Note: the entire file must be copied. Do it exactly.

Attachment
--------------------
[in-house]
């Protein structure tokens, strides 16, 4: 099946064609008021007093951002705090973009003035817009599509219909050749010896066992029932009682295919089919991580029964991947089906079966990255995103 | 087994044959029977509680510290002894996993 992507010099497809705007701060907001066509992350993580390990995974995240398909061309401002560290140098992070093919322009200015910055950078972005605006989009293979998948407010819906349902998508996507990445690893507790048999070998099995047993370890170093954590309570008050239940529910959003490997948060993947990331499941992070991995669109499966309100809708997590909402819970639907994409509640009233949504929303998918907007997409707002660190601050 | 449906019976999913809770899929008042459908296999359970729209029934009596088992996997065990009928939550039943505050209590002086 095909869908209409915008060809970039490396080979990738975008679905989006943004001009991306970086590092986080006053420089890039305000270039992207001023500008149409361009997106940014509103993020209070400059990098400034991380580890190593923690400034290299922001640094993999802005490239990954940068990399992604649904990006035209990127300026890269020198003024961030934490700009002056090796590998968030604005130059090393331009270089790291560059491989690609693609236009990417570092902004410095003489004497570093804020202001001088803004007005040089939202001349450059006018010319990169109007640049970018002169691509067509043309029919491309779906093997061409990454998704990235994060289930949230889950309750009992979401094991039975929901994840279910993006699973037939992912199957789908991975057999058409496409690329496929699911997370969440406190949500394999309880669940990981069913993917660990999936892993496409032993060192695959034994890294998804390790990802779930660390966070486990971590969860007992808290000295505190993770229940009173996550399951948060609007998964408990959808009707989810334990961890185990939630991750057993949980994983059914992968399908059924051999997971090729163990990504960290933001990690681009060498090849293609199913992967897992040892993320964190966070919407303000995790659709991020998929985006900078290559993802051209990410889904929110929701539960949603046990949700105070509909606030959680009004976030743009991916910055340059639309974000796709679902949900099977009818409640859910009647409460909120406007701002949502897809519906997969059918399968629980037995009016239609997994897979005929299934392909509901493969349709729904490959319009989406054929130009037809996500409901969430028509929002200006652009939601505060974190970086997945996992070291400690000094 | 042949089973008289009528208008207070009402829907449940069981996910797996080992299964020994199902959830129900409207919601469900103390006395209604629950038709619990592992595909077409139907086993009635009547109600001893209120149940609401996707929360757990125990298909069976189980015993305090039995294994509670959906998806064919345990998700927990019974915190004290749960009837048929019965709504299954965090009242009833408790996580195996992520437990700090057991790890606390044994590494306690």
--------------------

[in-house]
């Protein structure tokens, strides 16, 4: 099946064609008021007093951002705090973009003035817009599509219909050749010896066992029932009682295919089919991580029964991947089906079966990255995103 | 087994044959029977509680510290002894996993 992507010099497809705007701060907001066509992350993580390990995974995240398909061309401002560290140098992070093919322009200015910055950078972005605006989009293979998948407010819906349902998508996507990445690893507790048999070998099995047993370890170093954590309570008050239940529910959003490997948060993947990331499941992070991995669109499966309100809708997590909402819970639907994409509640009233949504929303998918907007997409707002660190601050 | 449906019976999913809770899929008042459908296999359970729209029934009596088992996997065990009928939550039943505050209590002086 095909869908209409915008060809970039490396080979990738975008679905989006943004001009991306970086590092986080006053420089890039305000270039992207001023500008149409361009997106940014509103993020209070400059990098400034991380580890190593923690400034290299922001640094993999802005490239990954940068990399992604649904990006035209990127300026890269020198003024961030934490700009002056090796590998968030604005130059090393331009270089790291560059491989690609693609236009990417570092902004410095003489004497570093804020202001001088803004007005040089939202001349450059006018010319990169109007640049970018002169691509067509043309029919491309779906093997061409990454998704990235994060289930949230889950309750009992979401094991039975929901994840279910993006699973037939992912199957789908991975057999058409496409690329496929699911997370969440406190949500394999309880669940990981069913993917660990999936892993496409032993060192695959034994890294998804390790990802779930660390966070486990971590969860007992808290000295505190993770229940009173996550399951948060609007998964408990959808009707989810334990961890185990939630991750057993949980994983059914992968399908059924051999997971090729163990990504960290933001990690681009060498090849293609199913992967897992040892993320964190966070919407303000995790659709991020998929985006900078290559993802051209990410889904929110929701539960949603046990949700105070509909606030959680009004976030743009991916910055340059639309974000796709679902949900099977009818409640859910009647409460909120406007701002949502897809519906997969059918399968629980037995009016239609997994897979005929299934392909509901493969349709729904490959319009989406054929130009037809996500409901969430028509929002200006652009939601505060974190970086997945996992070291400690000094 | 042949089973008289009528208008207070009402829907449940069981996910797996080992299964020994199902959830129900409207919601469900103390006395209604629950038709619990592992595909077409139907086993009635009547109600001893209120149940609401996707929360757990125990298909069976189980015993305090039995294994509670959906998806064919345990998700927990019974915190004290749960009837048929019965709504299954965090009242009833408790996580195996992520437990700090057991790890606390044994590494306690």